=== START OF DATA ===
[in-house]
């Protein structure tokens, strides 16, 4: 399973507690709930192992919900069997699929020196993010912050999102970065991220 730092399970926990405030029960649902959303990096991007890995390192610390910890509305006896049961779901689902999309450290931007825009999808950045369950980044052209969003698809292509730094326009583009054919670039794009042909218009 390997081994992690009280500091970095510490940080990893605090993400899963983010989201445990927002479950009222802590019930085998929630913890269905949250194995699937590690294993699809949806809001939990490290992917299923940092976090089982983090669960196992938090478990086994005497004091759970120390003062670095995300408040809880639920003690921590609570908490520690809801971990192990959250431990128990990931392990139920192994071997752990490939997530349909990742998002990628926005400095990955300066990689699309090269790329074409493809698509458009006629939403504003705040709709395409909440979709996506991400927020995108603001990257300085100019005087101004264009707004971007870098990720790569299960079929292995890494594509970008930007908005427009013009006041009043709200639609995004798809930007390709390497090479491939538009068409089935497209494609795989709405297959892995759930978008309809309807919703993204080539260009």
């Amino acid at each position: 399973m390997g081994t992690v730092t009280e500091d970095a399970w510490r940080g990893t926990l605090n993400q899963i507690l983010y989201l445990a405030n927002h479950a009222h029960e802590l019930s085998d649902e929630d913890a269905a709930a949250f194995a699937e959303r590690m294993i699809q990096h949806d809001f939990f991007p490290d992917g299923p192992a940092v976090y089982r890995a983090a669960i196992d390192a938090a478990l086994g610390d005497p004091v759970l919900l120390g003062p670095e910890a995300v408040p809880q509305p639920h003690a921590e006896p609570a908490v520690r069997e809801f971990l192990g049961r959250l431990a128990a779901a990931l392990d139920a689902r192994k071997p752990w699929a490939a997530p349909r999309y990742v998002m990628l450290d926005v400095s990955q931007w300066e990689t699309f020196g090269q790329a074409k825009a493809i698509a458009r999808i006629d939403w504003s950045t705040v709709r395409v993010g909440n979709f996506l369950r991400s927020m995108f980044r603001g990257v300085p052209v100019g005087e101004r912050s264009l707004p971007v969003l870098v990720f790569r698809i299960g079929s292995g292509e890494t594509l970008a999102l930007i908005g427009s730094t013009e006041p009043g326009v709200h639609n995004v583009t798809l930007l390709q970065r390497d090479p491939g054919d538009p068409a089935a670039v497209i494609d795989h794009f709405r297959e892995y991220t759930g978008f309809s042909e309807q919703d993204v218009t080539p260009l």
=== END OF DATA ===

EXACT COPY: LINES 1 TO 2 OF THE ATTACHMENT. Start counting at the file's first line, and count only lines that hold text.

[in-house]
């Protein structure tokens, strides 16, 4: 399973507690709930192992919900069997699929020196993010912050999102970065991220 730092399970926990405030029960649902959303990096991007890995390192610390910890509305006896049961779901689902999309450290931007825009999808950045369950980044052209969003698809292509730094326009583009054919670039794009042909218009 390997081994992690009280500091970095510490940080990893605090993400899963983010989201445990927002479950009222802590019930085998929630913890269905949250194995699937590690294993699809949806809001939990490290992917299923940092976090089982983090669960196992938090478990086994005497004091759970120390003062670095995300408040809880639920003690921590609570908490520690809801971990192990959250431990128990990931392990139920192994071997752990490939997530349909990742998002990628926005400095990955300066990689699309090269790329074409493809698509458009006629939403504003705040709709395409909440979709996506991400927020995108603001990257300085100019005087101004264009707004971007870098990720790569299960079929292995890494594509970008930007908005427009013009006041009043709200639609995004798809930007390709390497090479491939538009068409089935497209494609795989709405297959892995759930978008309809309807919703993204080539260009």